Tech & Rights

​'Reconquering Drug Policies From Hysterical Minds' - Interview With Òscar Parés

Catalonia recently adopted a new law to regulate cannabis market. Òscar Parés, the deputy director of the International Center for Ethnobotanical Education, Research & Service, explains more about the cannabis reconquista movement in Spain.

by Peter Sarosi

Drugreporter: Catalonia is a region known for its progressive cannabis policies. Can you explain us, how did this policy start in the past and what is the current situation?

Òscar Parés: Even though that could be true, I would say that Catalonia should be better known because of its committed activists and the role of civil society. Someone told me that the progression of society is driven on the streets and not at the parliaments, and this is an example.

The Cannabis Social Club (CSC) model or the associations of cannabis consumers is an experiment that began in Spain 30 years ago when different groups of anti-prohibitionists and cannabis activists tried to avoid the highest risk associated to cannabis (law enforcement, of course) and began to explore how they could grow their own plants out of the circuit of the illicit market. The Spanish law is very peculiar, which is not really well known internationally, in that drug consumption has never been criminalised, so, possession for personal use, and consumption in private spaces is perfectly legal. Also the Supreme Court ruled that shared consumption is not a crime if there’s no profit. The problem is... how do drugs arrive at the private space? That’s the path that those brave ones have gifted to the new generation. And this is not a romanticised history, many of them have been prosecuted and criminalised on the way.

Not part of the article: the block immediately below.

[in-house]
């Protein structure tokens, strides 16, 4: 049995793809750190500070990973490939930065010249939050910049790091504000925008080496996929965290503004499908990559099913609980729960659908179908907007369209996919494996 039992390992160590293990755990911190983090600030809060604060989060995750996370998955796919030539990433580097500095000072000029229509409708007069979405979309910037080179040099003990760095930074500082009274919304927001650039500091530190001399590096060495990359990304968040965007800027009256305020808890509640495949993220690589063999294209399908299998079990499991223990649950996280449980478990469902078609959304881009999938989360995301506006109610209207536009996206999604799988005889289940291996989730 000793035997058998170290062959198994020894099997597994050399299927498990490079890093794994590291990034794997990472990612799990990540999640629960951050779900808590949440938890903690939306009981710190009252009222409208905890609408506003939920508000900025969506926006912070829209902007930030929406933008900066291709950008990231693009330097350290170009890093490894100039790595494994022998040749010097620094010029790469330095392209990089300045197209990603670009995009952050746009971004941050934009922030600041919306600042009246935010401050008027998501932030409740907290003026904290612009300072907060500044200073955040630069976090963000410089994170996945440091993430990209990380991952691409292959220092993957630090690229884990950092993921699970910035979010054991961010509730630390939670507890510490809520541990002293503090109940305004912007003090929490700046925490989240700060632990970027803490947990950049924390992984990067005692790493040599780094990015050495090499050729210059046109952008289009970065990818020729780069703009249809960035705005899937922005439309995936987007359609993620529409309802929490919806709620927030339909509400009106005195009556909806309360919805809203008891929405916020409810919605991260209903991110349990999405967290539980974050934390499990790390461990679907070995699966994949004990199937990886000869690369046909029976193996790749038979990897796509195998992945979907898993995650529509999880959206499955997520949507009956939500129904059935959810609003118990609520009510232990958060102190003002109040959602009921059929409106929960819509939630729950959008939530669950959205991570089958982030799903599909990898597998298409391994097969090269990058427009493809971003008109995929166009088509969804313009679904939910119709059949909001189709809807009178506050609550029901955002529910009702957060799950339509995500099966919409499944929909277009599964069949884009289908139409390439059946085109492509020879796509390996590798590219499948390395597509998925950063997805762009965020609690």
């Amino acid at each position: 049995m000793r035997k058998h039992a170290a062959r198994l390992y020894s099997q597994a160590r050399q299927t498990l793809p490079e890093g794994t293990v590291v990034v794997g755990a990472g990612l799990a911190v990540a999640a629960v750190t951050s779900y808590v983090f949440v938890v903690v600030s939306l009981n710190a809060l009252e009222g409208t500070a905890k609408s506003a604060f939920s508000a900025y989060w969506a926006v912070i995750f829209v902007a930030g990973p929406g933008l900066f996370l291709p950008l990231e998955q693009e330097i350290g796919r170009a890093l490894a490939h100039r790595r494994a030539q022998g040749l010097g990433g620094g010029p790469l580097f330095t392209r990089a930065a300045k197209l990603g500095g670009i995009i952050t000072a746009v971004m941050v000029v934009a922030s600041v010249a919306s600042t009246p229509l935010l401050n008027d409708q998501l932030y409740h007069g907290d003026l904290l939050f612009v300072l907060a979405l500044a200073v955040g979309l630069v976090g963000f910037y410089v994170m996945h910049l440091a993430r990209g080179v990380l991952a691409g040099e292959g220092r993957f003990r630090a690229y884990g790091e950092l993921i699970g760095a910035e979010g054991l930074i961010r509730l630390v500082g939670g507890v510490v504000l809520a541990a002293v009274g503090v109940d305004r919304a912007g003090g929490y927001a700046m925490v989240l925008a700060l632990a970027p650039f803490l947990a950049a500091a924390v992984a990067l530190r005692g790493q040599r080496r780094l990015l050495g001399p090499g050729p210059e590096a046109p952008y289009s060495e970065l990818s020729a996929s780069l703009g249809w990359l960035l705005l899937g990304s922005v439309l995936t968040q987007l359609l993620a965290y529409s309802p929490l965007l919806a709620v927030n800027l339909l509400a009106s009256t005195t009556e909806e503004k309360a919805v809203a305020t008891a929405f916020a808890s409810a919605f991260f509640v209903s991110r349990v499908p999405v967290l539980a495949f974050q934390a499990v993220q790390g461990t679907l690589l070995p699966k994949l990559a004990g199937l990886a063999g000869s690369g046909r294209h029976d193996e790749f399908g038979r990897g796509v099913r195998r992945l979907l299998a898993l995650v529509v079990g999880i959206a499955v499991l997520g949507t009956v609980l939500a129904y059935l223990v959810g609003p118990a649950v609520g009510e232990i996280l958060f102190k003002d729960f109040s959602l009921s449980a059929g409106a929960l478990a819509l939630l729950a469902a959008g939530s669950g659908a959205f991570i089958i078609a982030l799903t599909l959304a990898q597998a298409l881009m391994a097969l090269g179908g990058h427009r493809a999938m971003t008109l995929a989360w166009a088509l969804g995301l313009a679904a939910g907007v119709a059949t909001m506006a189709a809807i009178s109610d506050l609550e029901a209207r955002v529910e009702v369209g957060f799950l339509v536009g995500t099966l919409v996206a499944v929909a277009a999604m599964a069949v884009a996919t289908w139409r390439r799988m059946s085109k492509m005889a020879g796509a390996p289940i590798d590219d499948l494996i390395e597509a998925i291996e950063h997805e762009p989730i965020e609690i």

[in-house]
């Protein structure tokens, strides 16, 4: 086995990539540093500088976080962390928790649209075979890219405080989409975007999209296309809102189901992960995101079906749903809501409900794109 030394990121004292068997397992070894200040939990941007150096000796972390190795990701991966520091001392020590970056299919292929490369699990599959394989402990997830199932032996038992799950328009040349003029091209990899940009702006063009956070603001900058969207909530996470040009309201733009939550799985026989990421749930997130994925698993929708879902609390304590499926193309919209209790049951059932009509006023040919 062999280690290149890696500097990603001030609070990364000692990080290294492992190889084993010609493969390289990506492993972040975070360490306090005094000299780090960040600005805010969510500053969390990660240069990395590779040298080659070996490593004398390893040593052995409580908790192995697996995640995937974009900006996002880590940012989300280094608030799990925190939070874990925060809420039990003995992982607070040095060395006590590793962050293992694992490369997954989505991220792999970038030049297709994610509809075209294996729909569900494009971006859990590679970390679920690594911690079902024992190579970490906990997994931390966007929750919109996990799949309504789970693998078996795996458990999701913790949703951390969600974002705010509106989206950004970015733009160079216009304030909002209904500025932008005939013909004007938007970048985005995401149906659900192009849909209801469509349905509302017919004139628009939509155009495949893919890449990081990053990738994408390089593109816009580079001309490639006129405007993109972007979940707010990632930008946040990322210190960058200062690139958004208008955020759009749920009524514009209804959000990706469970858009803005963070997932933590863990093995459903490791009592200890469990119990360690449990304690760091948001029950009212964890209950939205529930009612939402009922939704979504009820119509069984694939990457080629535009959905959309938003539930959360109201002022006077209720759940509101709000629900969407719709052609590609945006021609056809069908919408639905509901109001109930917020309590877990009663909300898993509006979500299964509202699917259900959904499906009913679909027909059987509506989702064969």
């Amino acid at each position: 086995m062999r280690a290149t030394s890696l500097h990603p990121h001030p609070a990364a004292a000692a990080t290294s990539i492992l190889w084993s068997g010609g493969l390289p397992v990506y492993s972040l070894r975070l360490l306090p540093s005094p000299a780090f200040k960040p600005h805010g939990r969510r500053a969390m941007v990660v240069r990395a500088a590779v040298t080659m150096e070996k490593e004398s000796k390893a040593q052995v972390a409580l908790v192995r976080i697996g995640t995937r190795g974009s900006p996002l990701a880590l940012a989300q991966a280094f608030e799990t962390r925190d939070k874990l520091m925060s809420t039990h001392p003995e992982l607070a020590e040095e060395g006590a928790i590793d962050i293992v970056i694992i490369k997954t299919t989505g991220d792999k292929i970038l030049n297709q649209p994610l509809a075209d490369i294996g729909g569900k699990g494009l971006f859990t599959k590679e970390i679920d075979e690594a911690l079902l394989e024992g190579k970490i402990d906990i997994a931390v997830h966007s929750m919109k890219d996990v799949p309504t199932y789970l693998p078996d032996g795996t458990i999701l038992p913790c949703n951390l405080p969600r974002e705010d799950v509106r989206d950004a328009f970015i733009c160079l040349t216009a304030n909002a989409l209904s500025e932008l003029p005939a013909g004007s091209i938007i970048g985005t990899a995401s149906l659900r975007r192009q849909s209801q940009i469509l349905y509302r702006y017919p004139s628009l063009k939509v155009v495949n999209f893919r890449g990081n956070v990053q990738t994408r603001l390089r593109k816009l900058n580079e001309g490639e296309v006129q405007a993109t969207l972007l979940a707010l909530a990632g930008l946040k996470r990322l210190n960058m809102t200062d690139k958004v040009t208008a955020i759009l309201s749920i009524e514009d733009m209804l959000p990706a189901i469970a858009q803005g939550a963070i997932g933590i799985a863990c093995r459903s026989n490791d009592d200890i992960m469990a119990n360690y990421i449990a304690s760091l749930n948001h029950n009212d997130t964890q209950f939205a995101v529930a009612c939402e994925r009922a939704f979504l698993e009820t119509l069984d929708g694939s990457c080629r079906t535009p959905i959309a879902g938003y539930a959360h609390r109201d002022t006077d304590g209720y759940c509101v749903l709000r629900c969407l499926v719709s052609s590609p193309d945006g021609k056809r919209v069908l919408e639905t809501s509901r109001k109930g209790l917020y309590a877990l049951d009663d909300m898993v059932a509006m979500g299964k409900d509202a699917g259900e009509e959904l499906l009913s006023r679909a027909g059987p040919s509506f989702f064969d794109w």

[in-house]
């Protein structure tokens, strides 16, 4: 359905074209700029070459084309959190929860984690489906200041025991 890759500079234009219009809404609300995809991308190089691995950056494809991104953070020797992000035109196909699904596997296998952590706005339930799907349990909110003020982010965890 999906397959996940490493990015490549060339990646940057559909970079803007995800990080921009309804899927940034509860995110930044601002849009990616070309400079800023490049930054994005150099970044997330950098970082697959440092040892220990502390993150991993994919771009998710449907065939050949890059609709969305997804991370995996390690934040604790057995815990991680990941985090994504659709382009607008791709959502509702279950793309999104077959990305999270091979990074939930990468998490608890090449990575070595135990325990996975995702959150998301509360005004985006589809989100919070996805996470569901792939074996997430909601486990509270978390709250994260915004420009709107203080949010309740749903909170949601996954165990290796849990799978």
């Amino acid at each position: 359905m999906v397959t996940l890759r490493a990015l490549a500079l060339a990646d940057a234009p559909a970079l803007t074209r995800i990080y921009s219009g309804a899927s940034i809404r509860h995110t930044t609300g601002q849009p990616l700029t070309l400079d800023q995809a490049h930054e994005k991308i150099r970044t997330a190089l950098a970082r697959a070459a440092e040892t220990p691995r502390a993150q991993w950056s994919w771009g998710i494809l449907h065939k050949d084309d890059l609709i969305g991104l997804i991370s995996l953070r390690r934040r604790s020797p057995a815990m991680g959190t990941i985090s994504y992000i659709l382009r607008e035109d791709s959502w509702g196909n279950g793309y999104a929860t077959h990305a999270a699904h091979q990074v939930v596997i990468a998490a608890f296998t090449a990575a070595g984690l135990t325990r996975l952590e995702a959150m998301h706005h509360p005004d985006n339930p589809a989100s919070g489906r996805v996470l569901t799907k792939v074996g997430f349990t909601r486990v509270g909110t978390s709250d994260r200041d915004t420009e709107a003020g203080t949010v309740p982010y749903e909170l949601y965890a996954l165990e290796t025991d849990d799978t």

On the other hand, the Health Department of Catalonia was one of the first in Spain to work under a Harm Reduction paradigm during the early 90s, which dramatically reduced the public health issues linked to heroin consumption and also balanced the stigmatisation of drug users. At the same time, it’s also true that that choice arrived late - between 1983 and 1990, 20,000-25,000 people died from drug overdose and 100,000 acquired HIV through injecting drugs.

Those two factors came together in 2012 when the Rasquera case went viral and politicians could not stay out of the debate on cannabis regulation. At that moment, nearly 450 Cannabis Social Clubs existed in Catalonia, some of them with a thousand or more members. The law that was approved at the end of June is the crystallisation - at the Catalan parliament - of those 30 years of battle against an inefficient and unfair cannabis drug policy.

So the Catalonian parliament recently decided to legally regulate the cannabis market. How did you achieve this? Is this the result of civil society advocacy or is the initiative coming from political parties?

After Rasquera a discussion began among the Catalan politicians and ended two years later with a resolution, based on public health criteria, of the Catalan parliament that considered the CSC as a tool to reduce the risks associated with the illicit market. That resolution was suspended by the Spanish Constitutional Court because the government of Spain said that it was invading national competences.